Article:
Whoa… Should I really be talking about IBD?

StopTalkingAt a recent support group meeting I listened to a few people talk about how their child or they themselves don’t want to talk about their IBD with anyone. They don’t want anyone to know. Hearing them relate their feelings and recalling others expressing their wishes to keep quiet about what they are going through, made me stop in my tracks and think. Apparently there are many people with IBD out there that just don’t want others to know about it.

For me this concept is novel. My instinct has always been to get involved in finding a cure, educating the public, and helping those with IBD and their caregivers deal with the craziness that has changed their lives forever. Realizing there are a number of people out there wishing to remain silent, I began to question myself. Am I helping or hurting these people? When I speak out like a crazy person advocating for IBD, am I making them feel uncomfortable? Or am I a welcome voice for those who wish to remain anonymous drawing attention away from them?  I am not sure yet. These are new thoughts for me that I have yet to explore.

Another aspect to this (and I know many of you are thinking it) is why a person chooses not to talk about their IBD. Of the conversations I have had it could be because of depression or embarrassment. I’ve heard others say they just want to feel normal so choose not to call attention to their illness. Still others talk about not wanting to be a burden or worrying their family and friends. They all want to be strong all the time. If it is talked about, it could be viewed as weakness.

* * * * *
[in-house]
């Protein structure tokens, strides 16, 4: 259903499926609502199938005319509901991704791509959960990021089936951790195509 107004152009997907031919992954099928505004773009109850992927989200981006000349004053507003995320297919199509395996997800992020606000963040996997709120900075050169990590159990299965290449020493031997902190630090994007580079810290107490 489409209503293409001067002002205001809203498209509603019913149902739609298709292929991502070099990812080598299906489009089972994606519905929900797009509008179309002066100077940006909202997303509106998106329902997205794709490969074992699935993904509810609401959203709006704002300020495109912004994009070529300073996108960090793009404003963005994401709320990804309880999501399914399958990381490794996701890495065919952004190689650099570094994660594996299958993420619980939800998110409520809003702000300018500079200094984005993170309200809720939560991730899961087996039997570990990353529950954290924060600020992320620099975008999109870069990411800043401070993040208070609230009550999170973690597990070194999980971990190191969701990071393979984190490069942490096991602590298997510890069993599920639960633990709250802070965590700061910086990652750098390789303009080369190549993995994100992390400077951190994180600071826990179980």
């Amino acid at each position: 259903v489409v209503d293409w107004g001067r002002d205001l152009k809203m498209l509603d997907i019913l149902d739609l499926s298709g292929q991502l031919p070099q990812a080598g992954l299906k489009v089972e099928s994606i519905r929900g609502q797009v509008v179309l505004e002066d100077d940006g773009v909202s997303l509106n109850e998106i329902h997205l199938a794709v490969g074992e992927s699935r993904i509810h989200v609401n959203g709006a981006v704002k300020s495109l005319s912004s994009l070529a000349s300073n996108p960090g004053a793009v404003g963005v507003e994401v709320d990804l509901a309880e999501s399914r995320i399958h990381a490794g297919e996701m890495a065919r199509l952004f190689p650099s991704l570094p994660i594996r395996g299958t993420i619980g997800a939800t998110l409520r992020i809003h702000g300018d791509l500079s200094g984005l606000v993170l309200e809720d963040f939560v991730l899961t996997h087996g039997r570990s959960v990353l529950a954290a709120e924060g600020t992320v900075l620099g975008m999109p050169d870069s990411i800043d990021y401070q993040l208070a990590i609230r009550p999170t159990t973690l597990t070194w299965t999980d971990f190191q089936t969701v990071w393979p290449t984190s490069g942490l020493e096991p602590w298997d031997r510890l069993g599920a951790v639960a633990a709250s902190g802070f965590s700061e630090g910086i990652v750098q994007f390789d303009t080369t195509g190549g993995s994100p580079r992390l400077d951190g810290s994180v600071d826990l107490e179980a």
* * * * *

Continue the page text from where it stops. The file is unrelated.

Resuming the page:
But where does that put me in all of this? I am just a caregiver after all. What do I know about any of it? Am I really helping people who have made a choice, for whatever reason, not to talk about it? Or do they wish that I would just shut up already?

soapboxTruth is, I’m not going to stop talking about IBD. People everywhere need to know that it is a real disease and is debilitating. However I feel that my perspective has changed because of these conversations. Each person with IBD is on their own journey. Each is in a different place and needs to deal with it their own way. I need to respect that of each person. And I pray that my soap boxing on their behalf helps them in some way.

Editor’s Note: Cheryl Hentz is a monthly contributor to our blog. You can find Cheryl on Facebook at Mother of a Crohnie, on her blog at Mother of a Crohnie, and also on Google+

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